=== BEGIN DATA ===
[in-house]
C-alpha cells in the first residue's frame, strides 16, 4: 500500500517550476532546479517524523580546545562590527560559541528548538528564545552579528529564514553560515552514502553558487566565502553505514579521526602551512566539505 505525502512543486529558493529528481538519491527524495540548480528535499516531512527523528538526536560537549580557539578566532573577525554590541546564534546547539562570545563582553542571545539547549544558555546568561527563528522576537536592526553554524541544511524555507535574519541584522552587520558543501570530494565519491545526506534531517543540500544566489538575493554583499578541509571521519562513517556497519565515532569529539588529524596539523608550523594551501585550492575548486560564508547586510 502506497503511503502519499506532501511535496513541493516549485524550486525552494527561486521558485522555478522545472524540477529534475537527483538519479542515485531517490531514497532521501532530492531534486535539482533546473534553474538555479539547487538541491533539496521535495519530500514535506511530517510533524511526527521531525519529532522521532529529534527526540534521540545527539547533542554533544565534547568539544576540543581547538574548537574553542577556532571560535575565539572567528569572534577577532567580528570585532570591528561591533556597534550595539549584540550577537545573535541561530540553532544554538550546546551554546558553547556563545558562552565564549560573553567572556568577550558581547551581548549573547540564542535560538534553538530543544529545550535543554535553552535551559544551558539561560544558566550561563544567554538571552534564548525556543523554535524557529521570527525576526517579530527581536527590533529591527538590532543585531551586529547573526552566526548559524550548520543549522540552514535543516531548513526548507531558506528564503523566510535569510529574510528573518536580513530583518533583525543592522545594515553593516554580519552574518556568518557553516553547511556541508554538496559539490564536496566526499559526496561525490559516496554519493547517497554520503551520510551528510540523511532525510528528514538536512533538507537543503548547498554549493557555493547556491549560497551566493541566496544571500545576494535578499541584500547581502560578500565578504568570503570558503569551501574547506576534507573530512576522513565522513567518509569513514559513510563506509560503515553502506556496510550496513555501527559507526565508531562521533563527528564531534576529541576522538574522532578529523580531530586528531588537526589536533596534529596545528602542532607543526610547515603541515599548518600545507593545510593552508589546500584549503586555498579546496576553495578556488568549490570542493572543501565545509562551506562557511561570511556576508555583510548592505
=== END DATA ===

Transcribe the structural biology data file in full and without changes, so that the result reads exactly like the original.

[in-house]
C-alpha cells in the first residue's frame, strides 16, 4: 500500500517550476532546479517524523580546545562590527560559541528548538528564545552579528529564514553560515552514502553558487566565502553505514579521526602551512566539505 505525502512543486529558493529528481538519491527524495540548480528535499516531512527523528538526536560537549580557539578566532573577525554590541546564534546547539562570545563582553542571545539547549544558555546568561527563528522576537536592526553554524541544511524555507535574519541584522552587520558543501570530494565519491545526506534531517543540500544566489538575493554583499578541509571521519562513517556497519565515532569529539588529524596539523608550523594551501585550492575548486560564508547586510 502506497503511503502519499506532501511535496513541493516549485524550486525552494527561486521558485522555478522545472524540477529534475537527483538519479542515485531517490531514497532521501532530492531534486535539482533546473534553474538555479539547487538541491533539496521535495519530500514535506511530517510533524511526527521531525519529532522521532529529534527526540534521540545527539547533542554533544565534547568539544576540543581547538574548537574553542577556532571560535575565539572567528569572534577577532567580528570585532570591528561591533556597534550595539549584540550577537545573535541561530540553532544554538550546546551554546558553547556563545558562552565564549560573553567572556568577550558581547551581548549573547540564542535560538534553538530543544529545550535543554535553552535551559544551558539561560544558566550561563544567554538571552534564548525556543523554535524557529521570527525576526517579530527581536527590533529591527538590532543585531551586529547573526552566526548559524550548520543549522540552514535543516531548513526548507531558506528564503523566510535569510529574510528573518536580513530583518533583525543592522545594515553593516554580519552574518556568518557553516553547511556541508554538496559539490564536496566526499559526496561525490559516496554519493547517497554520503551520510551528510540523511532525510528528514538536512533538507537543503548547498554549493557555493547556491549560497551566493541566496544571500545576494535578499541584500547581502560578500565578504568570503570558503569551501574547506576534507573530512576522513565522513567518509569513514559513510563506509560503515553502506556496510550496513555501527559507526565508531562521533563527528564531534576529541576522538574522532578529523580531530586528531588537526589536533596534529596545528602542532607543526610547515603541515599548518600545507593545510593552508589546500584549503586555498579546496576553495578556488568549490570542493572543501565545509562551506562557511561570511556576508555583510548592505